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Visualizing The Elemental Composition Of The Human Body

Tyler Durden's Photo
by Tyler Durden
Thursday, Jun 30, 2022 - 03:20 AM

The human body is a miraculous, well-oiled, and exceptionally complex machine. It requires a multitude of functioning parts to come together for a person to live a healthy life—and every biological detail in our bodies, from the mundane to the most magical, is driven by just 21 chemical elements.

Of the 118 elements on Earth, just 21 of them are found in the human body. As Visual Capitalist's Mark Belan and Anshool Deshmukh detail below, together, they make up the medley of divergent molecules that combine to form our DNA, cells, tissues, and organs.

Based on data presented by the International Commission on Radiological Protection (ICRP), in the above infographic, we have broken down a human body to its elemental composition and the percentages in which they exist.

These 21 elements can be categorized into three major blocks depending on the amount found in a human body, the main building block (4 elements), essential minerals (8 elements), and trace elements (9 elements).

The Elemental Four: Ingredients for Life

Four elements, namely, oxygen, carbon, hydrogen, and nitrogen, are considered the most essential elements found in our body.

Oxygen is the most abundant element in the human body, accounting for approximately 61% of a person’s mass. Given that around 60-70% of the body is water, it is no surprise that oxygen and hydrogen are two of the body’s most abundantly found chemical elements. Along with carbon and nitrogen, these elements combine for 96% of the body’s mass.

Here is a look at the composition of the four elements of life:

Values are for an average human body weighing 70 kg.

Let’s take a look at how each of these four chemical elements contributes to the thriving functionality of our body:

Oxygen

Oxygen plays a critical role in the body’s metabolism, respiration, and cellular oxygenation. Oxygen is also found in every significant organic molecule in the body, including proteins, carbohydrates, fats, and nucleic acids. It is a substantial component of everything from our cells and blood to our cerebral and spinal fluid.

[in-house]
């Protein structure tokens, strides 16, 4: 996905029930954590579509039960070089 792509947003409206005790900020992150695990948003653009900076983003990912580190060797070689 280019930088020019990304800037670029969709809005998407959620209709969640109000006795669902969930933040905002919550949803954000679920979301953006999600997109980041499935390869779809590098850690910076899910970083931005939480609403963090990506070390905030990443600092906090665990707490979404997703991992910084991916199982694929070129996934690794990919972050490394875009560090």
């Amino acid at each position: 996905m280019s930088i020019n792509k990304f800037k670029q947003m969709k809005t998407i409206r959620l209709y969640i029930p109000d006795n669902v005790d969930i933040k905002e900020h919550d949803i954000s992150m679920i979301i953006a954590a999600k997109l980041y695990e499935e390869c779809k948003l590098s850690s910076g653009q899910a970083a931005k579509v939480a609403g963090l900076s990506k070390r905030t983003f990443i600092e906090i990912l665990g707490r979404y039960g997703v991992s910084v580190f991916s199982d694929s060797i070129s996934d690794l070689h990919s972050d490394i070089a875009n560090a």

Carbon

Carbon is the most crucial structural element and the reason we are known as carbon-based life forms. It is the basic building block required to form proteins, carbohydrates, and fats. Breaking carbon bonds in carbohydrates and proteins is our primary energy source.

Hydrogen

Hydrogen, the most abundantly found chemical element in the universe, is present in all bodily fluids, allowing the toxins and waste to be transported and eliminated. With the help of hydrogen, joints in our body remain lubricated and able to perform their functions. Hydrogen is also said to have anti-inflammatory and antioxidant properties, helping improve muscle function.

Nitrogen

An essential component of amino acids used to build peptides and proteins is nitrogen. It is also an integral component of the nucleic acids DNA and RNA, the chemical backbone of our genetic information and genealogy.

Essential and Supplemental Minerals

Essential minerals are important for your body to stay healthy. Your body uses minerals for several processes, including keeping your bones, muscles, heart, and brain working properly. Minerals also control beneficial enzyme and hormone production.

Minerals like calcium are a significant component of our bones and are required for bone growth and development, along with muscle contractions. Phosphorus contributes to bone and tooth strength and is vital to metabolizing energy.

Here is a look at the elemental composition of essential minerals:

Values are for an average human body weighing 70 kg.

Other macro-minerals like magnesium, potassium, iron, and sodium are essential for cell-to-cell communications, like electric transmissions that generate nerve impulses or heart rhythms, and are necessary for maintaining thyroid and bone health.

Excessive deficiency of any of these minerals can cause various disorders in your body. Most humans receive these minerals as a part of their daily diet, including vegetables, meat, legumes, and fruits. In case of deficiencies, though, these minerals are also prescribed as supplements.

Biological Composition of Trace Elements

Trace elements or trace metals are small amounts of minerals found in living tissues. Some of them are known to be nutritionally essential, while others may be considered to be nonessential. They are usually in minimal quantities in our body and make up only 1% of our mass.

Paramount among these are trace elements such as zinc, copper, manganese, and fluorine. Zinc works as a first responder against infections and thereby improves infection resistance, while balancing the immune response.

Here is the distribution of trace elements in our body:

 

Values are for an average human body weighing 70 kg.

 

Even though only it’s found in trace quantities, copper is instrumental in forming red blood cells and keeping nerve cells healthy. It also helps form collagen, a crucial part of bones and connective tissue.

Even with constant research and studies performed to thoroughly understand these trace elements’ uses and benefits, scientists and researchers are constantly making new discoveries.

For example, recent research shows that some of these trace elements could be used to cure and fight chronic and debilitating diseases ranging from ischemia to cancer, cardiovascular disease, and hypertension.

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